Gimmick or godsend? My review of the NiteRider Sentinel with “Laser Lanes”

Posted on November 17th, 2015 at 1:59 pm.

The light has two lasers that project a bike lane on the road alongside your bike.
(Photos © J. Maus/BikePortland)

A bike light that creates virtual bike lanes wherever you go? That’s the promise behind the NiteRider Sentinel 40, a rear light that comes with a special “laser lanes” mode that projects two bright lines on the ground around your bike.


Product review: Turn Siri into your mechanic with the OTTO Tuning System

Posted on November 6th, 2015 at 10:54 am.

My bike’s profile in the app.

One of the cool things about having a good friend or a partner with a different knowledge set than you is that it gives you access to expertise without having to be an expert in everything yourself. Since my partner is a bike mechanic, it means I don’t have to master a headset press — and he doesn’t have to master WordPress.

Although I’m very familiar with basic bike maintenance, I’m by no means an expert. Sure, I understand how to adjust my derailleur, but I’m always going on guesswork. And un-expert guesswork, at that.

That’s the problem that the new derailleur tuning system from OTTO DesignWorks, a startup based a few miles south of Portland in Wilsonville, is trying to solve. Their OTTO Tuning System uses an iPhone’s camera, visual alignment technology, and a set of gauges to help you quickly adjust your derailleur. It’s compatible with most Shimano and SRAM 9-, 10- and 11-speed cassettes, and costs $39.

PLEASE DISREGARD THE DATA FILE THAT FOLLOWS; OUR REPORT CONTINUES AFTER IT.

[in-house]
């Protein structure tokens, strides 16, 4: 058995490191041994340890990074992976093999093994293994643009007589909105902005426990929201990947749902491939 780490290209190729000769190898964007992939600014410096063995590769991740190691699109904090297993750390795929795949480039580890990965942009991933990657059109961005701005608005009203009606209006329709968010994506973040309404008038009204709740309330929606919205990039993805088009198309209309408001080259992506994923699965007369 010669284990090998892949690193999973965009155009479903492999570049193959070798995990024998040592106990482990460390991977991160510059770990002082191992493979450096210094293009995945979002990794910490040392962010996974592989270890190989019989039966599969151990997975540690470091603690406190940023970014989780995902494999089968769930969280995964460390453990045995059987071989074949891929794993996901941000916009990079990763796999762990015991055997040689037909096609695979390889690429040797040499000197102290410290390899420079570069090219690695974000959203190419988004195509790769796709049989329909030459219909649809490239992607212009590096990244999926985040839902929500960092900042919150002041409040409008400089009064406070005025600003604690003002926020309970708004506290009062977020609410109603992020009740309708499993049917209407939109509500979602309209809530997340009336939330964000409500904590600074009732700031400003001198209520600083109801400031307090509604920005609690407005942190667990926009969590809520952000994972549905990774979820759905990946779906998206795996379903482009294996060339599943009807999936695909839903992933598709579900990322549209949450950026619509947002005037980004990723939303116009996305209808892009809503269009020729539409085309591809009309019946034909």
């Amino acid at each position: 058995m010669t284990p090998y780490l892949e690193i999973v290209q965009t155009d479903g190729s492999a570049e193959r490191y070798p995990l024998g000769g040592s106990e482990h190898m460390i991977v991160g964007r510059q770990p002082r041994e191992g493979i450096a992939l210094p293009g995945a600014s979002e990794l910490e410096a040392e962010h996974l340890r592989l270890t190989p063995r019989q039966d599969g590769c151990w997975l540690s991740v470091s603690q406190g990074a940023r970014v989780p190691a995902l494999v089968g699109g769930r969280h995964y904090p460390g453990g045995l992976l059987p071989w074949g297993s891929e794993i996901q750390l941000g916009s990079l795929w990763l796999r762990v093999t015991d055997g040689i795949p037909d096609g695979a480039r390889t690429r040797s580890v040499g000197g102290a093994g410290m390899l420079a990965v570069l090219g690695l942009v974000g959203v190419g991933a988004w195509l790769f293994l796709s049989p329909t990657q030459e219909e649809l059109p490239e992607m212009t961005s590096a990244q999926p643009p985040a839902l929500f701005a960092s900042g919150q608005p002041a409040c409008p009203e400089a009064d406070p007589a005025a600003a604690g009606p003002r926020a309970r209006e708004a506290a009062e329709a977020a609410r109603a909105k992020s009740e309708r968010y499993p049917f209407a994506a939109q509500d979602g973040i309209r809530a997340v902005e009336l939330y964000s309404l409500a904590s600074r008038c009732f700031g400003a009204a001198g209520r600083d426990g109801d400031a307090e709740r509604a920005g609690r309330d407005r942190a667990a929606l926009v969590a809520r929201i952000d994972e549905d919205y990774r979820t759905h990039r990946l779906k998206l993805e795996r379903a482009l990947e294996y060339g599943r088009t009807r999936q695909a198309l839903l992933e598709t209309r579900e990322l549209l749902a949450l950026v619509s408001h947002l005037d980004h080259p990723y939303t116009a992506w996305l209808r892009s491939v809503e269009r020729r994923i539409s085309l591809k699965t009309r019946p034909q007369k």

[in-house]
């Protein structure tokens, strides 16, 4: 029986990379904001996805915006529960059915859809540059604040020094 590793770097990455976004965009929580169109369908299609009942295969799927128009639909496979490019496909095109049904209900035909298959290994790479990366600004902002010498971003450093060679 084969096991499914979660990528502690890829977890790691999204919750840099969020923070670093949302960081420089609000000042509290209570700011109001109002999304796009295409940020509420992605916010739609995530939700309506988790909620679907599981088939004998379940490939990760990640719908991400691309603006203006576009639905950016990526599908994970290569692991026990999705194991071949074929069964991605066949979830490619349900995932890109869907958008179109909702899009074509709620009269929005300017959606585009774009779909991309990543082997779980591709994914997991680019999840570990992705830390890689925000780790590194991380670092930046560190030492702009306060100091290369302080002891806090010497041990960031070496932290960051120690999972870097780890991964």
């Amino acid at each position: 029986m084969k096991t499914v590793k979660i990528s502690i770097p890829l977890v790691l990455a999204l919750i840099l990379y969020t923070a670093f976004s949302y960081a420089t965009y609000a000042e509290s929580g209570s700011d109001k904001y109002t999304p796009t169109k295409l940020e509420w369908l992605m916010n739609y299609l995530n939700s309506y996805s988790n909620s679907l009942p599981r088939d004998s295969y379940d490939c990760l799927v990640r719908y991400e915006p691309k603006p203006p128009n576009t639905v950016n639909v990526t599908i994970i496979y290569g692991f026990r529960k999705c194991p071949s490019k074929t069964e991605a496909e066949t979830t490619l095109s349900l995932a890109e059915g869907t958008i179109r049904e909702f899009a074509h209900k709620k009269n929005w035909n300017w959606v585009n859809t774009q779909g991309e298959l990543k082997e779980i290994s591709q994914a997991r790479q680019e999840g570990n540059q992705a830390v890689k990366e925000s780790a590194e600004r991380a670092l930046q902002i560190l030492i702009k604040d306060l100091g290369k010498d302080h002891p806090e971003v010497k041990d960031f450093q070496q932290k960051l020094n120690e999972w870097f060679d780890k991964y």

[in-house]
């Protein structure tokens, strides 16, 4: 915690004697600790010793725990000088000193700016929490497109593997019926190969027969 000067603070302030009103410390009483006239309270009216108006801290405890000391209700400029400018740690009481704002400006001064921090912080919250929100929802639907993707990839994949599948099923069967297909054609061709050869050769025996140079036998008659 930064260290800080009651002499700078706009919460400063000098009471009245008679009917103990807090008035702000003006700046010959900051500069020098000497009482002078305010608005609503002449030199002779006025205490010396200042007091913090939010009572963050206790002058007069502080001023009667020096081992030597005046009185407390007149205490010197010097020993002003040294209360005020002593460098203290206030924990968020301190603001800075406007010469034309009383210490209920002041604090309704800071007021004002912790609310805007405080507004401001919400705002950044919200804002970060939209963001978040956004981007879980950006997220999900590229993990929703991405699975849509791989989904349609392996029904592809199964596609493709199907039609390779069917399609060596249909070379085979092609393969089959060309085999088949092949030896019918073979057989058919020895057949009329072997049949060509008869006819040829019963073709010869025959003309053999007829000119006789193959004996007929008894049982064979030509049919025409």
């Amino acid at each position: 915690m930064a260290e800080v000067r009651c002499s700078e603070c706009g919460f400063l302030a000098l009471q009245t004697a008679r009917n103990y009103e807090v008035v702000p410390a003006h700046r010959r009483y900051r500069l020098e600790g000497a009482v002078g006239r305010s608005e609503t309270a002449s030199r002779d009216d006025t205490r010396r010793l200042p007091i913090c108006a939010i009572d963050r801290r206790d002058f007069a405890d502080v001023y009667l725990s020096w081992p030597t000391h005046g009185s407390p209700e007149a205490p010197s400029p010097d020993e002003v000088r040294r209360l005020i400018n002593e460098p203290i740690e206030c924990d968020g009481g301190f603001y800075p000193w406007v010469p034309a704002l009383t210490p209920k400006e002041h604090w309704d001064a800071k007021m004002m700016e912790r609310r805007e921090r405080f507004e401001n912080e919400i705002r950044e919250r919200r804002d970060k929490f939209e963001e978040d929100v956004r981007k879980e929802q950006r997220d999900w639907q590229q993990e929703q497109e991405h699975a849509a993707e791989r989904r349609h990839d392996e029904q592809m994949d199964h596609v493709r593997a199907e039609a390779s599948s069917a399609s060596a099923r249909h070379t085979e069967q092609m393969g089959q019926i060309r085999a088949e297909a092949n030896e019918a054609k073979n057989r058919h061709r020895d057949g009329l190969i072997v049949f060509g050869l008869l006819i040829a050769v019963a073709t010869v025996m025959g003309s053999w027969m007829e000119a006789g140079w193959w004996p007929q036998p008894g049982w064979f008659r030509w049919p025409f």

Riding the latest e-bike system from Bosch

Posted on July 23rd, 2015 at 1:16 pm.

Bosch e-bike system test ride-4.jpg
Murdered out e-cargo bike.
(Photos © J. Maus/BikePortland)

Electric bikes have a very bright future in Portland. There are many reasons why: Many Portlanders love cycling and our city encourages it, we have hills and steep bridges to pedal up, our expensive housing is forcing longer bike commutes, and e-bike technology — as technology tends to do — is always getting better/lighter/cheaper.

On that note, I had the opportunity to test ride the Bosch eBike System last week. From what I’ve heard around the industry, their new mid-drive system is the best on the market. As the largest automotive parts supplier in the world and with over a century of experience, it’s not hard to fathom that Bosch could jump into this market and deliver a solid product.

I also noticed that Xtracycle decided to spec the Bosch system on their Edgerunner cargo bike. That alone is a good sign that the Bosch system is worth paying attention to.


First look at Yuba’s new ‘Spicy Curry’ electric-assist cargo bike

Posted on May 12th, 2015 at 1:31 pm.

Yuba Spicy Curry cargo bike-3.jpg
Yuba Bikes Founder and CEO Benjamin Sarrazin on his new Spicy Curry e-bike.
(Photos by J. Maus/BikePortland)


Wilsonville company promises ‘perfect shifting’ from phone app and hardware combo

Posted on May 5th, 2015 at 2:34 pm.

OTTO Photo Shoot Freddy
The smartphone camera uses the targets on the
gauges to create 3-D models of your gearing.
(Photos courtesy OTTO DesignWorks)

The rising tide of products that combine physical objects with mobile apps has come to do-it-yourself bike maintenance.

OTTO DesignWorks, a startup based a few miles south of Portland in Wilsonville, says its first product will offer “perfect shifting in under five minutes” for people with Shimano and SRAM 9-, 10- and 11-speed gear cassettes.